The History Of Rolex: Past, Present and Future
Few luxury watch brands are truly as iconic as Rolex. But just how did this brand come to dominate the luxury watch market? We take a close look at the history of Rolex, from past watch releases to what is yet to come. Keep reading as we explore the history of Rolex, their founding father […]
Few luxury watch brands are truly as iconic as Rolex. But just how did this brand come to dominate the luxury watch market? We take a close look at the history of Rolex, from past watch releases to what is yet to come. Keep reading as we explore the history of Rolex, their founding father and the brand’s greatest hits in past years.
The History of Rolex
The history of Rolex begins in England in the early 1900’s. Founded in London in 1905 by Hans Wilsdorf , the brand was renamed Rolex in 1908. The 5 letter name was created to meet the following criteria:
- Pronounceable in any language
- Onomatopoeic: The word “Rolex” sounds like the winding of a watch
- Symmetric: Hans Wilsdorf wanted the name to be visually appealing and symmetrical
Rolex’s Founding Father: Hans Wilsdorf
Hans Wilsdorf was a German born entrepreneur who moved to England in 1903. He set up shop in Hatton Gardens in London, with the aim to popularize the wristwatch. His belief that the pocket watch would fall out of favor was proven true with the onset of WWI. The practical wristwatch was a must in combat and secured the future of the wristwatch.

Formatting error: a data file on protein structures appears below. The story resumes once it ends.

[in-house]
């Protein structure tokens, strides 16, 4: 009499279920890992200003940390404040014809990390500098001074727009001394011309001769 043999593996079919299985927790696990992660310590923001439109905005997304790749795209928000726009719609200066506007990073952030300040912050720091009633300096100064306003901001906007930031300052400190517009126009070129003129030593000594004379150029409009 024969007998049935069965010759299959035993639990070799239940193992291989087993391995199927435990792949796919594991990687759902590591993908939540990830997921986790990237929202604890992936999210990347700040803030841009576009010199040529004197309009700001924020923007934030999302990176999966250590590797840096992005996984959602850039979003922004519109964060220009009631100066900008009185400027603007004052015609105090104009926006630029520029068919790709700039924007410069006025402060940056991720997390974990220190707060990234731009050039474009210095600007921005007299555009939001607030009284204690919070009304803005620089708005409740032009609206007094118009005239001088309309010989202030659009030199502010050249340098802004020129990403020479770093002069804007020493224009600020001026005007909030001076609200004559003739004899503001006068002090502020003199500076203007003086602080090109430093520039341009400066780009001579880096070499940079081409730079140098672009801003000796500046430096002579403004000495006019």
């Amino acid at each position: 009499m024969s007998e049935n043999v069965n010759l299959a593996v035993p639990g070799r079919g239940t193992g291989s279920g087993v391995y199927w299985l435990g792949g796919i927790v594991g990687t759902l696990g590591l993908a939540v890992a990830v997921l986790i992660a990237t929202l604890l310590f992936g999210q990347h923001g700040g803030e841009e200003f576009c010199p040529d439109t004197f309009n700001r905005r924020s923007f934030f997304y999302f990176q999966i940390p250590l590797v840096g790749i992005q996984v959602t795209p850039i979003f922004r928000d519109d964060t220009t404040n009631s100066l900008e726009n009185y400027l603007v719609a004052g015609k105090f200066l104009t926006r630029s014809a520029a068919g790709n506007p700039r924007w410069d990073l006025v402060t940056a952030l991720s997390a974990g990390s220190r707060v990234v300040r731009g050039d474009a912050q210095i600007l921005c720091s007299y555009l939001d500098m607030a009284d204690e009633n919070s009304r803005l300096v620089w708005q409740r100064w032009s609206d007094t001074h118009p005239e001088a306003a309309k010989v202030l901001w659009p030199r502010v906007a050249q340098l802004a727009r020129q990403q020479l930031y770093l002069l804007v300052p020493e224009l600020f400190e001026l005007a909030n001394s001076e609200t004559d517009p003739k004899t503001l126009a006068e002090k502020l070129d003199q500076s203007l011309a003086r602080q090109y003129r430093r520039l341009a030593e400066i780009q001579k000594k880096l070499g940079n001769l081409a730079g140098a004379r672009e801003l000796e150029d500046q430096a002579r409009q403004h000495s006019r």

Born in Kulmbach, Germany, Hans was orphaned at a young age. He began his career in the pearl business but later changed to specialize in watch making in La Chaux-de-Fonds, Switzerland.
History of Innovation
By the time it relocated to Geneva in 1919, they had already begun to specialize in technically innovative wristwatches. In 1926, Rolex developed the Oyster, the world’s first waterproof wrist watch. In the following years, would go on to patent:
- Its Perpetual movement (1931)
- The first self-winding wrist chronometer (1945)
- The first divers’ watch that was guaranteed to be waterproof to a depth of 100 meters (1953)
- The Day-Date (1956), which was the first watch to spell out both day and date on the dial
- James Cameron made a solo dive to the deepest part of the Ocean: the Mariana Trench. The Rolex Deepsea Challenge watch made the journey with him (2012)
Lauded by Explorers and Athletes
The Rolex wristwatch has been worn by the best-known explorers and athletes of our times. To promote the watch’s waterproof properties, Mercedes Gleitze wore a Rolex Oyster when she swam the English channel in 1927. Edmund Hillary wore an Oyster when he conquered Mount Everest in 1953 (which led to the development of Rolex’s Explorer collection). The history of Rolex is steeped in innovation and a desire to push boundaries.
Hans and his first wife Florence did not have any children. As a result, in 1945, Hans Wilsdorf set up the Hans Wilsdorf Foundation. He transferred all of his ownership stake in Rolex to the foundation, which to this day owns Rolex.